Review of the Canon EOS 5D
To be truly accurate, this sensor is not completely full frame. In fact it’s 35.8×23.9mm, if you want to split hairs. If you really want to be pedantic, you could even say that the full-frame sensor is a bit of a misnomer anyway – a 35mm frame size is a more accurate term, as film formats have always been of different sizes. But I digress. More to the point is that the image area offers a 3:2 imaging ratio, the same as 35mm, and will have a negligible effect on the focal length of lenses.
The sensor is a CMOS type, which Canon has long promoted and had much success with. The total pixel count of 13.3 million drops down to 12.8 million effective pixels, after you subtract the outlying black pixels used to set the sensor’s exposure parameters. The sensor also uses an RGB primary colour filter, and a three-layer low-pass filter to reduce aliasing and moiré effects.
What’s also interesting about the sensor, theoretically at least, is the pixel pitch of the sensor. As it’s a larger sensor than is usually found in the majority of DSLRs, the size, or pixel pitch, of the individual sensor is larger. This means the less should display less noise and have a greater dynamic range from current offerings using the APS-C sized chip.
Canon has also developed a new system of image processing for the camera. Essentially an advanced form of scene modes, Picture Style allows you to set processing profiles within the camera. For example, within the camera menu already are a set of five options – Standard, Portrait, Landscape, Neutral, Faithful and Monochrome. These parameters apply digital filters to provide the best results for those subjects.
The Standard profile offers crisp and vivid colours, suited to the majority of users’ tastes. Portrait offers a softer texture and better skin tones. Landscape enhances important natural colours such as skies and greens. Neutral is a slight flat, subdued look, and is better suited for work that will be post processed, while Faithful remains true to the colours and tones. Monochrome speaks for itself, with a slight boost in image sharpness as well.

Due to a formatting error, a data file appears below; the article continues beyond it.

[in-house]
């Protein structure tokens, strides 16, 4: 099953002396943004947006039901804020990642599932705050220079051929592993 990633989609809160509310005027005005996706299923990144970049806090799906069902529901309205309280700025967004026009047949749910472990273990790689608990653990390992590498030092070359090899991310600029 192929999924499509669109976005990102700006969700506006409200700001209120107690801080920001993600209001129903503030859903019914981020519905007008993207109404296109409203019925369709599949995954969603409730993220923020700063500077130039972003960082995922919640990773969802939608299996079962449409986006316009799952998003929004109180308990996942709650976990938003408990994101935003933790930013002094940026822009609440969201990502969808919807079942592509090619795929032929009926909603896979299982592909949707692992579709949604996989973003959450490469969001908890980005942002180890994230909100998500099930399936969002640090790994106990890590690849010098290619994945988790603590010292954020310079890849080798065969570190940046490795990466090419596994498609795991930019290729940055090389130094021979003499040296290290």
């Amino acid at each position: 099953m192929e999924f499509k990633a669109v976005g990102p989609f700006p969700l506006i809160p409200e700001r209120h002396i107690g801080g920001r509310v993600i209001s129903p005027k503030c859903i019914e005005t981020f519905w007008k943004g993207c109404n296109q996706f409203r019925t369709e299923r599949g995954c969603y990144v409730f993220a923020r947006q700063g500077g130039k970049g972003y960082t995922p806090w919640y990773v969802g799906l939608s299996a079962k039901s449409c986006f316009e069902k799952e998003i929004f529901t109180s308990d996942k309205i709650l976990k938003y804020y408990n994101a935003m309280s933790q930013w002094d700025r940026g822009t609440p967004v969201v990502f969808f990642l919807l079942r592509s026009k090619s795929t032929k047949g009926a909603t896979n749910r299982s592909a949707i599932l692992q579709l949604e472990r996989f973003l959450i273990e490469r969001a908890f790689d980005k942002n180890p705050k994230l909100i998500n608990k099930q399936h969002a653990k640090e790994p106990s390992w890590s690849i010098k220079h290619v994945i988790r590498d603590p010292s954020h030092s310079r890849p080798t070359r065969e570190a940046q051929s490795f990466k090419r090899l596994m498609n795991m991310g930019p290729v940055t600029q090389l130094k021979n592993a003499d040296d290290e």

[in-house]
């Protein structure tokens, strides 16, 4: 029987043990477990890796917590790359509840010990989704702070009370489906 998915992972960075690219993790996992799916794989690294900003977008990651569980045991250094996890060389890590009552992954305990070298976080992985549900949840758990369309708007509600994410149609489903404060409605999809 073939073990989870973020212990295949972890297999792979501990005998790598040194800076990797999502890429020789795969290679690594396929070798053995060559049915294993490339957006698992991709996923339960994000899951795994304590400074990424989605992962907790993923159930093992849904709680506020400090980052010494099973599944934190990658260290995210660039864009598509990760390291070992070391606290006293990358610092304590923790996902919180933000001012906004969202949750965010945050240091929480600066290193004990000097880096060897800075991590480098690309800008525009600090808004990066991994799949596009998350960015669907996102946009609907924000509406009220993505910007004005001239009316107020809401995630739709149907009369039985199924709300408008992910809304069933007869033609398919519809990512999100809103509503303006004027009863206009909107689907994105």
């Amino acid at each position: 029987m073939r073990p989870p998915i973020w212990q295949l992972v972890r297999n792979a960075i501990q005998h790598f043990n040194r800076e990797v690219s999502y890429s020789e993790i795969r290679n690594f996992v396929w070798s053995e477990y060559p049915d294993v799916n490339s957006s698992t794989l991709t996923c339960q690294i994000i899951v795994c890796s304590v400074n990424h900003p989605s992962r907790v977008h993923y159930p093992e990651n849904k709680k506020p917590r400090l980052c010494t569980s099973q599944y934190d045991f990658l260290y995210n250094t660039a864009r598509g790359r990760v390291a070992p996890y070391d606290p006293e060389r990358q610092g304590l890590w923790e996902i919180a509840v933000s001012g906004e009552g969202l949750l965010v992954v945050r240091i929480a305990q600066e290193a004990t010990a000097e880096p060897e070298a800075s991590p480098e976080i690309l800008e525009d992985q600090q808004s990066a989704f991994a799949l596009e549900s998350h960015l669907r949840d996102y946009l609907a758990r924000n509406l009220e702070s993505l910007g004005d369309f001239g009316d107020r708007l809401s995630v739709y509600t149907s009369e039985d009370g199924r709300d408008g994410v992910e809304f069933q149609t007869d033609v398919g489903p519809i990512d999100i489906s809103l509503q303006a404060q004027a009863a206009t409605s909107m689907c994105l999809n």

There are also three custom options available, to which you can add your own parameters, like colour or contrast; or download custom versions from the Canon website. These versions at present include Nostalgia, giving a flat faded look; Clear, which helps to reduce the effect of ultra violet light and increase sharpness; and Twilight, which adds a warm tint to images.
The good thing about the Picture Style is that it can work with RAW images, much like White Balance. The filters can be downloaded directly to the camera, by transferring or added to files on the PC using the latest version of Canon Digital Photo Professional software. Incidentally Picture Style is backwards compatible and can be used with RAW files from any Canon SLR since the EOS 30D, although the in-camera option isn’t available on the older cameras.
The idea isn’t especially new; scene modes work in much the same way, though with more automated exposure functions. And the Kodak Pro SLR had a similar system, though limited to Portrait and Product ‘looks’, primarily for studio photography.
While the Picture Style system may offer a personalisation of colour, tone and so on, the camera still has a more standard approach to profiles, with Adobe RGB and sRGB colour spaces available. For standard use, sRGB will suit most of your needs; but for better colour and for times when you will be performing more processing, then AdobeRGB is the way to go, with its wider colour gamut.
The camera includes a noise-reduction system, primarily for longer exposures. Like other such systems, it seems to make the camera add a blur over the image to hide the noise rather than remove it, so images look less sharp than they would behind it. A plethora of software-based noise-reduction systems is available, including within the Photoshop CS2 RAW processor, and this may be a better option to use because it reduces the colour artefacts rather than blurs them.
As for White Balance, the Canon EOS 5D has a multitude of options. As well as a set of presets and auto WB, all of which are pretty darned good, there is also the option of setting the colour temperature, as well as a WB bracketing option.
Unlike the lower-priced cameras, the Canon EOS 5D boasts several options that push it into the semi-pro bracket, or even (at the price) professional bracket. These include little touches such as interchangeable focusing screens, of which the Canon has two. Obviously the back catalogue of lenses, flash guns and so on are also included. The 5D has no built-in flash, so a Canon-compatible flash needs to be added to your shopping list, but at least the camera has a PC sync socket for external flash, so the camera can easily be used in the studio.
Next page: Canon EOS 5D design and build quality review
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